What you need to know before buying into an off the plan retirement village

It is now increasingly common for retirement village developers to present captivating promotional material to prospective residents for a village while construction is still underway. If a resident agrees to purchase or lease a unit before it is built, this is known as ‘buying off the plan’.

However, much like purchasing property off the plan, there are a number of things that buyers should keep in mind before they make their decision.

Purchasing something that you haven’t seen

One obvious consequence of entering contracts for an off the plan retirement village is that you will not have an opportunity to inspect the property before signing the contract.

Often prospective residents are left to rely on architectural drawings, designer impressions and advertising material to get a sense of what they are getting into.

Unexpected changes

But what happens when things don’t go according to plan? Whether the issue relates to changes in design, defective work, or late completion, it is important to ensure that you have the proper protections under your contract.

Every contract is different. Some examples of features that we have observed in retirement village contracts include:

  • a clause restricting the village owner from making changes to the plans and specifications unless they are directed to do so by a building authority, or the changes do not materially affect you;
  • a common clause which prevents the size of the unit changing by more than 5%;
  • the inclusion of a defect liability period for a short period after you become a resident;
  • a special condition which renders the contract conditional upon any sale of home that you may be relying upon to fund your entry; and
  • if the construction project is significantly delayed or the village owner lacks the finances to continue, a sunset clause allowing you to withdraw and recover any deposit that you have paid.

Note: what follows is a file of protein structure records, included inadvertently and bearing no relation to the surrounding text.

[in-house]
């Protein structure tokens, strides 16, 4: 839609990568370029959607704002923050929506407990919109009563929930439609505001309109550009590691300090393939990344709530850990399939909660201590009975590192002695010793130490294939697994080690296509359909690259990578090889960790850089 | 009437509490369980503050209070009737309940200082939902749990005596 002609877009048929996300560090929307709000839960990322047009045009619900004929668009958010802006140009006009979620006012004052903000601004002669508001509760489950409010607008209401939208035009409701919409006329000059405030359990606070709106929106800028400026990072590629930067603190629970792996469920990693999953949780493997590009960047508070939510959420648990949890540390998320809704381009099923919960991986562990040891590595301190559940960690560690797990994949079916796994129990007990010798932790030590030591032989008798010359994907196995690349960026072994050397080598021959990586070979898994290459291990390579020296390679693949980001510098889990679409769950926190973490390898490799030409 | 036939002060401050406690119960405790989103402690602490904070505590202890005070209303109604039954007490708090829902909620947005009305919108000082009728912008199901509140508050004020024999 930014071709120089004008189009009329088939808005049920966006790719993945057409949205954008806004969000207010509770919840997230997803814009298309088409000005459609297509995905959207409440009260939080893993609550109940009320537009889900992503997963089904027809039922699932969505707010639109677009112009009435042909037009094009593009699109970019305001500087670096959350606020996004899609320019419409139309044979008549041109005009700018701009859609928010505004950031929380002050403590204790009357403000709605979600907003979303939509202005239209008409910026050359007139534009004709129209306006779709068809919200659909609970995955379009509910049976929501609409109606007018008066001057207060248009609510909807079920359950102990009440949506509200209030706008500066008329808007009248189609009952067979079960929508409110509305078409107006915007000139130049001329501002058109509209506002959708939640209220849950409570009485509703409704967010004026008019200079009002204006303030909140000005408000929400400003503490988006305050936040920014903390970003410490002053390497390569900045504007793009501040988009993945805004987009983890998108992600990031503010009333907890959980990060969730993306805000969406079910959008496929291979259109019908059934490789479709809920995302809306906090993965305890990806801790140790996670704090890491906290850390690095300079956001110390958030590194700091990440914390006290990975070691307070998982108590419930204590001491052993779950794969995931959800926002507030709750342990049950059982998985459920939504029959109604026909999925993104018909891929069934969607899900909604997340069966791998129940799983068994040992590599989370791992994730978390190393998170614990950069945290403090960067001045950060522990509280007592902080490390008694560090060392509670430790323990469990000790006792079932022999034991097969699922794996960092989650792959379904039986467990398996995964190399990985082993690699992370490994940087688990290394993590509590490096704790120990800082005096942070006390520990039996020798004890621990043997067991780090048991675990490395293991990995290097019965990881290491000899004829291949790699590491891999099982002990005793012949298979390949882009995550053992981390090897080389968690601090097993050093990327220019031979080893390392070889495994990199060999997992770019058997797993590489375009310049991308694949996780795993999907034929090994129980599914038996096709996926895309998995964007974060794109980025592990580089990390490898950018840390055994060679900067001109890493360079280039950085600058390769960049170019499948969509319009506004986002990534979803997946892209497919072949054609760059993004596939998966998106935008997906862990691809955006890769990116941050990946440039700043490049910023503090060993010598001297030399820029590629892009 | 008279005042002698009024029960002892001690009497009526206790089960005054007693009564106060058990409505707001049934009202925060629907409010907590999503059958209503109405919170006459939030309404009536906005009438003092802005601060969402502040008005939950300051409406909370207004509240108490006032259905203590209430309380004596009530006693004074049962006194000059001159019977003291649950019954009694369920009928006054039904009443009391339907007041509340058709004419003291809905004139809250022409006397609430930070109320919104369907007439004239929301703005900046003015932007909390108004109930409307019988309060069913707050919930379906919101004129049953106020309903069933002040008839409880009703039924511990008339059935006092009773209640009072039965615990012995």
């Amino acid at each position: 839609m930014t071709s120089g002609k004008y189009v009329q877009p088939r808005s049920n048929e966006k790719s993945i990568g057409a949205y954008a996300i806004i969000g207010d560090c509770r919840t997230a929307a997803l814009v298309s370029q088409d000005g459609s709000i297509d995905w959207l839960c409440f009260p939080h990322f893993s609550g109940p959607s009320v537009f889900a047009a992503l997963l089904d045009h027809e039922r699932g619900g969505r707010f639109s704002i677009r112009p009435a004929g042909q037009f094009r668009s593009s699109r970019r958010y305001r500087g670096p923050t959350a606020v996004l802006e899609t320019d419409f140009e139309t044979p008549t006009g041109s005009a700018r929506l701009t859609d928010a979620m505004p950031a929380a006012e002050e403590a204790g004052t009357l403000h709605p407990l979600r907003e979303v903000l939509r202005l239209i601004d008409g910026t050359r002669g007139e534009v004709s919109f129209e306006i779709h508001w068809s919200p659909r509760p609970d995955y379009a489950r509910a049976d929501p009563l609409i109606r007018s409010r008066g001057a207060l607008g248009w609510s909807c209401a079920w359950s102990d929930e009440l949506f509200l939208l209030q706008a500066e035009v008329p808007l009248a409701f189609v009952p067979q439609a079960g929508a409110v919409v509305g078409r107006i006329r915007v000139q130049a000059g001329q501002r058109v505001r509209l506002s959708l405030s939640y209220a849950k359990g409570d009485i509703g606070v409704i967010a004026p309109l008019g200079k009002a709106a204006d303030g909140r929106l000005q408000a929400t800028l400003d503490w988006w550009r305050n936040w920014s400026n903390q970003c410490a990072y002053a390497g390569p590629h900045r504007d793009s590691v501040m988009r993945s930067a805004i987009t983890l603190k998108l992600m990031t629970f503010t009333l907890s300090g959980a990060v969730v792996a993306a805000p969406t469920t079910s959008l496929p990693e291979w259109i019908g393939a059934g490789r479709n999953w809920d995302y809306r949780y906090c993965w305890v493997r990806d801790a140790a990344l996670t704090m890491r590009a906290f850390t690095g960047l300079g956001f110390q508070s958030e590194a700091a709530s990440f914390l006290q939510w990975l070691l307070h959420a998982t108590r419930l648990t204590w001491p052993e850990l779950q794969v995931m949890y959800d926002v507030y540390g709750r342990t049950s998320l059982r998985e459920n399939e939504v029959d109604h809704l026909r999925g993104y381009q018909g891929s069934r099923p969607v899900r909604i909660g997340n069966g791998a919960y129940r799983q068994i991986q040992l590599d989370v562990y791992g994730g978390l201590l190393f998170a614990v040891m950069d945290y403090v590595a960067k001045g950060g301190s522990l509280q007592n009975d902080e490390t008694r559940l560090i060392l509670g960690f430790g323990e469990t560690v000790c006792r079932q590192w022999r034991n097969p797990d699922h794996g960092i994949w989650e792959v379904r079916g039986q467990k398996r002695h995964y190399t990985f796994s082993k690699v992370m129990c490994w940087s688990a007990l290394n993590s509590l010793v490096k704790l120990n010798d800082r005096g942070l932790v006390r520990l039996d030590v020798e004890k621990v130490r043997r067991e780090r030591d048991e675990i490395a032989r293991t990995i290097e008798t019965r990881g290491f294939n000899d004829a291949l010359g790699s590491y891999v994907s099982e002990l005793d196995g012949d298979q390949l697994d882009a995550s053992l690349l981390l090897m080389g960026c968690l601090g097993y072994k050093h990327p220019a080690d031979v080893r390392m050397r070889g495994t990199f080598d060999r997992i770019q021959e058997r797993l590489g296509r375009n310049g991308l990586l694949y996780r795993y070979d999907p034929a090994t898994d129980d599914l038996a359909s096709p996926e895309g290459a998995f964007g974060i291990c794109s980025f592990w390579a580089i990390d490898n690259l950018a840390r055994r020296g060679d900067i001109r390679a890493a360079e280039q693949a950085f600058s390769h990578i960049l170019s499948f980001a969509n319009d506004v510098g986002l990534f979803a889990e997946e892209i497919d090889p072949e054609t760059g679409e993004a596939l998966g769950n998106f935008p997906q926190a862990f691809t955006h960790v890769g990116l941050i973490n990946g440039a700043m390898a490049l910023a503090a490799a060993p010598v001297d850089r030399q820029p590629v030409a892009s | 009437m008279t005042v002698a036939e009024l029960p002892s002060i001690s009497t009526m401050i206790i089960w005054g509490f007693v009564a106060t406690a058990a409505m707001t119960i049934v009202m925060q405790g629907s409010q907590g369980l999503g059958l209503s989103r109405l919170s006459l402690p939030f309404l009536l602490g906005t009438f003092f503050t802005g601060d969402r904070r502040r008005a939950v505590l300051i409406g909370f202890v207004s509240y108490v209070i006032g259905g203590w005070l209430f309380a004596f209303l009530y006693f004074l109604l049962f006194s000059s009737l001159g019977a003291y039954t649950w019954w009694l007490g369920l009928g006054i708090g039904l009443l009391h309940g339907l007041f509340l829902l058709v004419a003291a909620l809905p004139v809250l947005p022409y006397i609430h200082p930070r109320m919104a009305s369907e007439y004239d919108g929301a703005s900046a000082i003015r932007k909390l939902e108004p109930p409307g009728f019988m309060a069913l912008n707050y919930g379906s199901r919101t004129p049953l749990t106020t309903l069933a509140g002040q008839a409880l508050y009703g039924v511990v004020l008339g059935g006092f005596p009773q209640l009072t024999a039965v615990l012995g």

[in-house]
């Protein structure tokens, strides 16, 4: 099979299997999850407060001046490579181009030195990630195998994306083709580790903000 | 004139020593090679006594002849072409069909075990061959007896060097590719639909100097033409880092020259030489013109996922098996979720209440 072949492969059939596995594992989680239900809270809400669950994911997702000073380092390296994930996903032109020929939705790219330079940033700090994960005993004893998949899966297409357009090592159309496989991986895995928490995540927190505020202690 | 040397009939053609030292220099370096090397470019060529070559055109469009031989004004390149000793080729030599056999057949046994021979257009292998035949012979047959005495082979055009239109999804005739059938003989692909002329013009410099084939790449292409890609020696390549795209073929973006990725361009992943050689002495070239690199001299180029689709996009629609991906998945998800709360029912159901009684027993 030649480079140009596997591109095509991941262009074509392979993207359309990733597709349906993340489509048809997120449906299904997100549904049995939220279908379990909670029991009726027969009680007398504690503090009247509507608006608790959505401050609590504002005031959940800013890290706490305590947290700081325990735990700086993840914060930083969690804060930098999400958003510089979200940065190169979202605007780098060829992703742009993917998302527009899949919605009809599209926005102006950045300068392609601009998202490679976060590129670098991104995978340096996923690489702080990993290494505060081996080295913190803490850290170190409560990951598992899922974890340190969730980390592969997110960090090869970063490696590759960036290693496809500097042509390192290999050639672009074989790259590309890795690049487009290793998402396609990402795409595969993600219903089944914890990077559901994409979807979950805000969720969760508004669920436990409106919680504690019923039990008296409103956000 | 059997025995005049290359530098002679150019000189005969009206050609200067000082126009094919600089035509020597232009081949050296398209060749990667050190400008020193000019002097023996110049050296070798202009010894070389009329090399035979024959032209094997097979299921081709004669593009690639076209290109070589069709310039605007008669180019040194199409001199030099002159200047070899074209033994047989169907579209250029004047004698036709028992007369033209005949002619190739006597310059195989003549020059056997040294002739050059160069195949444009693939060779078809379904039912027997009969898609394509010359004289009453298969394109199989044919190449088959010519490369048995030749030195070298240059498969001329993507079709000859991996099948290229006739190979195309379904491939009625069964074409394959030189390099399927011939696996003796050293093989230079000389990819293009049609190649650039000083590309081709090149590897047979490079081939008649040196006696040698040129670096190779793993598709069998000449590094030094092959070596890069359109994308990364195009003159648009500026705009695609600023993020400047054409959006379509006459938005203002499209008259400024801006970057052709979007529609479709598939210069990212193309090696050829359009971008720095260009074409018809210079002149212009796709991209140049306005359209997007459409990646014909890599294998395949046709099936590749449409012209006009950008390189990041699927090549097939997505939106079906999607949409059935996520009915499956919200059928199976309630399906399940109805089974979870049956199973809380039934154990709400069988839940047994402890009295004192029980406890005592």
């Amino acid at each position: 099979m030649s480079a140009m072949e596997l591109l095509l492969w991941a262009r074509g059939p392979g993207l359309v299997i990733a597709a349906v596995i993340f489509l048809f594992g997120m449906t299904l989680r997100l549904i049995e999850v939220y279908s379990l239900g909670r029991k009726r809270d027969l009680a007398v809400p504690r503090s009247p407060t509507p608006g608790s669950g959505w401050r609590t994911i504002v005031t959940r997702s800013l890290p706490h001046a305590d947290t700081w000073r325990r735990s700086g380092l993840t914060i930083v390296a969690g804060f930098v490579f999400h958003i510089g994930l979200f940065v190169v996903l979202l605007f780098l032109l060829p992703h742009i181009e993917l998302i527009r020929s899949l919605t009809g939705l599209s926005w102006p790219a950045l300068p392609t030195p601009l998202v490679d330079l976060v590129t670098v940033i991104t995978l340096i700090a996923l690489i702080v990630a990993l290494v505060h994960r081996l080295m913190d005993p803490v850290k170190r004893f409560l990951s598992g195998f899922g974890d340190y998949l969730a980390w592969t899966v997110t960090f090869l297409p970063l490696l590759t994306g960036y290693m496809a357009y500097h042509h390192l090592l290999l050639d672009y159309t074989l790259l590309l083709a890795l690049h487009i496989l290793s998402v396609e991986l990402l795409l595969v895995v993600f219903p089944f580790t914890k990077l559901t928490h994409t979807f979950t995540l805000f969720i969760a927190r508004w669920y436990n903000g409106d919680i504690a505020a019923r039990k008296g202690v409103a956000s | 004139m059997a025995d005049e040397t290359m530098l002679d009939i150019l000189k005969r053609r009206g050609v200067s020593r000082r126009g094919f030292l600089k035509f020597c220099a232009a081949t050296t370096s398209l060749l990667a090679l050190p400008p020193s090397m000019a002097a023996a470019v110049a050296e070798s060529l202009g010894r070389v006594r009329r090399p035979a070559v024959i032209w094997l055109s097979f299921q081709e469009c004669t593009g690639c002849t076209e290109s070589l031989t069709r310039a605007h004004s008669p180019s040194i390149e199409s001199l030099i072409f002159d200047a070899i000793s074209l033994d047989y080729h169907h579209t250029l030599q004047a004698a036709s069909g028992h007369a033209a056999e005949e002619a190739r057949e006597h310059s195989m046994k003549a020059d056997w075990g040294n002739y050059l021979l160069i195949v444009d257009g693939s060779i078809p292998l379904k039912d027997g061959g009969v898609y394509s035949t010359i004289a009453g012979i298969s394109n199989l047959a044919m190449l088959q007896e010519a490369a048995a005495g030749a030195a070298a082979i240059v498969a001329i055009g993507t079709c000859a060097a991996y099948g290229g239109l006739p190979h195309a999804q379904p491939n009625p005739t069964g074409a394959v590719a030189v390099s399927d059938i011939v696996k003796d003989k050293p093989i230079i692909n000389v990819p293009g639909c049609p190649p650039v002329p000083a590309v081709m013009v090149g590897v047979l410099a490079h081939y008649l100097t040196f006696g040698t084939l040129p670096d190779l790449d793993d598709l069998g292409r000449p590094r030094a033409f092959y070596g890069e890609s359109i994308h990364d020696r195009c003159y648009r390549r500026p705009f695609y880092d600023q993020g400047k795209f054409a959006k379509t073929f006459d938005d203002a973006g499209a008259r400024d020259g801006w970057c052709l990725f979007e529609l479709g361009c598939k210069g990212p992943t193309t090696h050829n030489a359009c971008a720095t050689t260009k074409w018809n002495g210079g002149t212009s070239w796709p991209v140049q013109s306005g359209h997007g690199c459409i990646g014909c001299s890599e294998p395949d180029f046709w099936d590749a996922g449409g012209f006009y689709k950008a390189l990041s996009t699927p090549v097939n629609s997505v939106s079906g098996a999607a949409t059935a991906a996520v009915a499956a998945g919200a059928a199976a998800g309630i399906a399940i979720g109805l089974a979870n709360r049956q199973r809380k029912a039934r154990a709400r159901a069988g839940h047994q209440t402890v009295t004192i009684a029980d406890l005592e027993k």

Staged construction

Another matter to consider is whether the retirement village will be completed in stages. Sometimes, a retirement village may offer units for purchase or lease before construction of the village as a whole is complete. In those circumstances, it will be important to keep in mind that:

  • whilst your unit may be complete, there might be several common facilities which will not be available to use at the time you move in;
  • your service fees should reflect the proportion of common facilities available.

Who covers the shortfall?

When a new village is getting started, it may take time for the owner to find residents for each unit. Whilst the owner is selling down homes, it is often the case that the village will incur a shortfall with respect to its operating account as the operating costs are greater than the service fees paid by residents. We like to see off the plan contracts include a clause that the owner will cover the shortfall until the village is fully or nearly fully occupied.

How we can help

Retirement village law is a complex and niche area. If you would like the assistance of specialist lawyers to review your documentation and help mitigate the risks outlined above, please do not hesitate to contact us.

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Disclaimer: This article provides general information only and is not intended to constitute legal advice. You should seek legal advice regarding the application of the law to you or your organisation.